Dimension Attribute Keys

A collection of keys must be defined for each dimension attribute.  This key collection must uniquely define each member of that attribute.

If we take a date dimension for example, the key for the [Year] level can be defined as the [Year] column in the database.  Every member with the same year will be aggregated together.  The story is different once we get to the [Quarter] level.  We have many members named [Q1] and they become unique in conjunction with the [Year] member.  That means that the key for the [Quarter] level will be [Year] and then [Quarter].  The same goes for the [Month] level as well.  The key would be [Year] and then [Month].  You could use the month name or the month number – whichever you like.  At the day level, you have a couple of options.  First of all, you can use the identity ID of your dimension table, and this is more desirable when you are using a smart date key or you can choose to use [Year], [Month], and [Day] as the key.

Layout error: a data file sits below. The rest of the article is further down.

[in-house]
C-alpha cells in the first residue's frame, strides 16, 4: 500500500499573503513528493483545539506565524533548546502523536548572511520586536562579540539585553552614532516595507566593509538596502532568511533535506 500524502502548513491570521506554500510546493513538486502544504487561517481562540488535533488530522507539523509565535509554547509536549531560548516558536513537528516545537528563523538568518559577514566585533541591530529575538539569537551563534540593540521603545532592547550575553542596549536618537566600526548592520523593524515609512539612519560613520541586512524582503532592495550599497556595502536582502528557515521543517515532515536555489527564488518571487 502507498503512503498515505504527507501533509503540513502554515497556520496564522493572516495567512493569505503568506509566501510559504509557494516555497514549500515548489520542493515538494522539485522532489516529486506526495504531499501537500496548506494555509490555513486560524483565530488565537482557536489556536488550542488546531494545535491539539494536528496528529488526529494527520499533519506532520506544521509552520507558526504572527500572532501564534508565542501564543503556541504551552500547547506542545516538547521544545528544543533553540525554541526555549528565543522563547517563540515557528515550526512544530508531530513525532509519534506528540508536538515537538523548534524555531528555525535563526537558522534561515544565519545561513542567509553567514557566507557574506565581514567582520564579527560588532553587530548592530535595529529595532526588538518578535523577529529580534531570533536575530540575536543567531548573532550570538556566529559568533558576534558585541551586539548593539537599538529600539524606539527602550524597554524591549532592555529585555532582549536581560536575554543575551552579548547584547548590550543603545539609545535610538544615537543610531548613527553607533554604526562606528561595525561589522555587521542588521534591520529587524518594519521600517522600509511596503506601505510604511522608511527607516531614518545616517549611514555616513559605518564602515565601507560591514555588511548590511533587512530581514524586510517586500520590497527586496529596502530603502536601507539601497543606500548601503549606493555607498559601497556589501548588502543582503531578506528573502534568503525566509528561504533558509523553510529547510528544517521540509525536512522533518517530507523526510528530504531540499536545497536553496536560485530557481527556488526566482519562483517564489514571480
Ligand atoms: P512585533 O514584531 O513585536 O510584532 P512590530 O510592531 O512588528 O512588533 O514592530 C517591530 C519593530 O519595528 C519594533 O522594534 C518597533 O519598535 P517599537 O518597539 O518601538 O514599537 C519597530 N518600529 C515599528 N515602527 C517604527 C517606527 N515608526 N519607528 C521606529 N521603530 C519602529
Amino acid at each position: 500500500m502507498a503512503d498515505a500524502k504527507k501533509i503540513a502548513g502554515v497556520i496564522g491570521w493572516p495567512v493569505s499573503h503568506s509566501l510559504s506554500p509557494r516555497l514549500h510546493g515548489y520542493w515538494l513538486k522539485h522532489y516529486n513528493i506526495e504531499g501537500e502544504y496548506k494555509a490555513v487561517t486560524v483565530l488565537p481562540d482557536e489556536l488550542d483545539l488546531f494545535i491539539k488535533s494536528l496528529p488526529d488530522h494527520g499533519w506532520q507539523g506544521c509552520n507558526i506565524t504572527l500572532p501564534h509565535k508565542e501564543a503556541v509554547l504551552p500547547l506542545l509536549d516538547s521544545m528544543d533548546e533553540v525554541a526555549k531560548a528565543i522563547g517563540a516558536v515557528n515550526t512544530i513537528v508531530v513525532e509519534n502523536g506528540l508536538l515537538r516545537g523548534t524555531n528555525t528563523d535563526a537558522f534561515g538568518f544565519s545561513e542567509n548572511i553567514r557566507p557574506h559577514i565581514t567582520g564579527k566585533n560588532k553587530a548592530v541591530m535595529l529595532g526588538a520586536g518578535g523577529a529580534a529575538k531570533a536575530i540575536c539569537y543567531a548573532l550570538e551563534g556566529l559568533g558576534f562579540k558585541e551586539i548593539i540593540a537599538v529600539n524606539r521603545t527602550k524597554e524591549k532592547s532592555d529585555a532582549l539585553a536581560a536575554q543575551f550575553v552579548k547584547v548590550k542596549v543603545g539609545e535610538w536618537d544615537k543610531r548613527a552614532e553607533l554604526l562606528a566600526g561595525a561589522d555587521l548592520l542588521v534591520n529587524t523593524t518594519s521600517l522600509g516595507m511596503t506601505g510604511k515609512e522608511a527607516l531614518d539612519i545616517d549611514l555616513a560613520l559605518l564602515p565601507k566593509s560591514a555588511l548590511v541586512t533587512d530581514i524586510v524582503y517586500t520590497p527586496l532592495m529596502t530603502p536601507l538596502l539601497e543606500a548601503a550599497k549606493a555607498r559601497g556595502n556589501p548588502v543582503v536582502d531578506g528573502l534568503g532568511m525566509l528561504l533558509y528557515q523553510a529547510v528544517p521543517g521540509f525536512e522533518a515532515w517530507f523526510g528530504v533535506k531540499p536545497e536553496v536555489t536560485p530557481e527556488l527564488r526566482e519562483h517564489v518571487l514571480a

Now every member of each attribute and consequently any hierarchies built using these attributes has a unique way to reference each member.

After you are finished, you should make sure that your attribute hierarchies are set up correctly or SSAS won’t design [can’t calculate] aggregates at any level other than the [All] level and the leaf level.  More on that here.

Advertisements

One Response to Dimension Attribute Keys

  1. Dave Wickert [MSFT] says:

    Ref: “When you are finished, you should make sure that your attribute hierarchies are set up correctly or SSAS can’t calculate aggregates…”

    I think you mean “won’t design aggregates”; not calculate. Also, it isn’t attribute hierarchies that have to be set up correctly, it is *attribute relationships* and user-defined hierarchies. If you look at my SQL PASS presentation last year on “Everything you ever wanted to know about aggregations”, I explain what the algorithm is for how the aggregation design wizard decides what aggregates to design.

Leave a Reply

Fill in your details below or click an icon to log in:

WordPress.com Logo

You are commenting using your WordPress.com account. Log Out / Change )

Twitter picture

You are commenting using your Twitter account. Log Out / Change )

Facebook photo

You are commenting using your Facebook account. Log Out / Change )

Google+ photo

You are commenting using your Google+ account. Log Out / Change )

Connecting to %s

%d bloggers like this: